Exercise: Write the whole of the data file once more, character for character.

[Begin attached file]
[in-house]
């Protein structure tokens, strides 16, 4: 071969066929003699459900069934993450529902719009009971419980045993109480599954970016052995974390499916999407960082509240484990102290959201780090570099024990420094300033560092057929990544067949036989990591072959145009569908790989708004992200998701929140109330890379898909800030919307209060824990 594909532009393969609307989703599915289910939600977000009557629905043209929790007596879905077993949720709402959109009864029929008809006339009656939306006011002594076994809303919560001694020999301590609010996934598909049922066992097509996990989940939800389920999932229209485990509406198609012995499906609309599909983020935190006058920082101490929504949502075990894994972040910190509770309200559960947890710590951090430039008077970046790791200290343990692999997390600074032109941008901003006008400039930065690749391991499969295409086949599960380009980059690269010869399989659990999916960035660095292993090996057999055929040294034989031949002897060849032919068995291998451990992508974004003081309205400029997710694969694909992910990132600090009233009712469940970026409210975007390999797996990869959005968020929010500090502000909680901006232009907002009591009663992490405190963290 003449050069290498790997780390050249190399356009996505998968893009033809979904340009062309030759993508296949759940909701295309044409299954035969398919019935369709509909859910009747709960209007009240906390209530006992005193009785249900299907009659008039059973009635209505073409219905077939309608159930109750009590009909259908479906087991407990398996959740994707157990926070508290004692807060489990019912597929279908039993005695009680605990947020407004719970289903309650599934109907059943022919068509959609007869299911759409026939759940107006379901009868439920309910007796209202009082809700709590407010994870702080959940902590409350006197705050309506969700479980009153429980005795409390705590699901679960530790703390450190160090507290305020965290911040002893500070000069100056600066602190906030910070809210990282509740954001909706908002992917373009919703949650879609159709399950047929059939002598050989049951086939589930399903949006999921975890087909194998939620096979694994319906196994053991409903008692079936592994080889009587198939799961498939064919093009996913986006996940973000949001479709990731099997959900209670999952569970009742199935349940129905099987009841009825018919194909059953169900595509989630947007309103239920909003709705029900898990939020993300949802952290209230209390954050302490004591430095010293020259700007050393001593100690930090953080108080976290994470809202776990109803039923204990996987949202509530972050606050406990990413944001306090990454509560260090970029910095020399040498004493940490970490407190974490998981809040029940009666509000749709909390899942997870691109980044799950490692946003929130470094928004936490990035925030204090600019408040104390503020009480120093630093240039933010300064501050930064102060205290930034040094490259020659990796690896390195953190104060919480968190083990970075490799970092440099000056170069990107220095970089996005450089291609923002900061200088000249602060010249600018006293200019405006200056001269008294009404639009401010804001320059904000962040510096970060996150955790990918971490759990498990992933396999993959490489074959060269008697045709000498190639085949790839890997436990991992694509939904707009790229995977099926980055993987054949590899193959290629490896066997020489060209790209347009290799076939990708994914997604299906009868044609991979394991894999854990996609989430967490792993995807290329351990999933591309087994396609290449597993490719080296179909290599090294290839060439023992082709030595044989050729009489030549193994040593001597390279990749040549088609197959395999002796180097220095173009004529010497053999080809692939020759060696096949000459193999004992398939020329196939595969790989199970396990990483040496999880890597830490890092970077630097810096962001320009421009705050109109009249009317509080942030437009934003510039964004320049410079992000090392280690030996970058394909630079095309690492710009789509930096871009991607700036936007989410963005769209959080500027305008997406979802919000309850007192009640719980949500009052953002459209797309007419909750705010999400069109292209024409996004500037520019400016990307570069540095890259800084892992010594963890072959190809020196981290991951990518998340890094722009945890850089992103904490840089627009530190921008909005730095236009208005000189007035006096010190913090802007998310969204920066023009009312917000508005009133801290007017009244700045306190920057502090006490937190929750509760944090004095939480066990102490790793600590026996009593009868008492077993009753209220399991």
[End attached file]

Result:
[in-house]
């Protein structure tokens, strides 16, 4: 071969066929003699459900069934993450529902719009009971419980045993109480599954970016052995974390499916999407960082509240484990102290959201780090570099024990420094300033560092057929990544067949036989990591072959145009569908790989708004992200998701929140109330890379898909800030919307209060824990 594909532009393969609307989703599915289910939600977000009557629905043209929790007596879905077993949720709402959109009864029929008809006339009656939306006011002594076994809303919560001694020999301590609010996934598909049922066992097509996990989940939800389920999932229209485990509406198609012995499906609309599909983020935190006058920082101490929504949502075990894994972040910190509770309200559960947890710590951090430039008077970046790791200290343990692999997390600074032109941008901003006008400039930065690749391991499969295409086949599960380009980059690269010869399989659990999916960035660095292993090996057999055929040294034989031949002897060849032919068995291998451990992508974004003081309205400029997710694969694909992910990132600090009233009712469940970026409210975007390999797996990869959005968020929010500090502000909680901006232009907002009591009663992490405190963290 003449050069290498790997780390050249190399356009996505998968893009033809979904340009062309030759993508296949759940909701295309044409299954035969398919019935369709509909859910009747709960209007009240906390209530006992005193009785249900299907009659008039059973009635209505073409219905077939309608159930109750009590009909259908479906087991407990398996959740994707157990926070508290004692807060489990019912597929279908039993005695009680605990947020407004719970289903309650599934109907059943022919068509959609007869299911759409026939759940107006379901009868439920309910007796209202009082809700709590407010994870702080959940902590409350006197705050309506969700479980009153429980005795409390705590699901679960530790703390450190160090507290305020965290911040002893500070000069100056600066602190906030910070809210990282509740954001909706908002992917373009919703949650879609159709399950047929059939002598050989049951086939589930399903949006999921975890087909194998939620096979694994319906196994053991409903008692079936592994080889009587198939799961498939064919093009996913986006996940973000949001479709990731099997959900209670999952569970009742199935349940129905099987009841009825018919194909059953169900595509989630947007309103239920909003709705029900898990939020993300949802952290209230209390954050302490004591430095010293020259700007050393001593100690930090953080108080976290994470809202776990109803039923204990996987949202509530972050606050406990990413944001306090990454509560260090970029910095020399040498004493940490970490407190974490998981809040029940009666509000749709909390899942997870691109980044799950490692946003929130470094928004936490990035925030204090600019408040104390503020009480120093630093240039933010300064501050930064102060205290930034040094490259020659990796690896390195953190104060919480968190083990970075490799970092440099000056170069990107220095970089996005450089291609923002900061200088000249602060010249600018006293200019405006200056001269008294009404639009401010804001320059904000962040510096970060996150955790990918971490759990498990992933396999993959490489074959060269008697045709000498190639085949790839890997436990991992694509939904707009790229995977099926980055993987054949590899193959290629490896066997020489060209790209347009290799076939990708994914997604299906009868044609991979394991894999854990996609989430967490792993995807290329351990999933591309087994396609290449597993490719080296179909290599090294290839060439023992082709030595044989050729009489030549193994040593001597390279990749040549088609197959395999002796180097220095173009004529010497053999080809692939020759060696096949000459193999004992398939020329196939595969790989199970396990990483040496999880890597830490890092970077630097810096962001320009421009705050109109009249009317509080942030437009934003510039964004320049410079992000090392280690030996970058394909630079095309690492710009789509930096871009991607700036936007989410963005769209959080500027305008997406979802919000309850007192009640719980949500009052953002459209797309007419909750705010999400069109292209024409996004500037520019400016990307570069540095890259800084892992010594963890072959190809020196981290991951990518998340890094722009945890850089992103904490840089627009530190921008909005730095236009208005000189007035006096010190913090802007998310969204920066023009009312917000508005009133801290007017009244700045306190920057502090006490937190929750509760944090004095939480066990102490790793600590026996009593009868008492077993009753209220399991």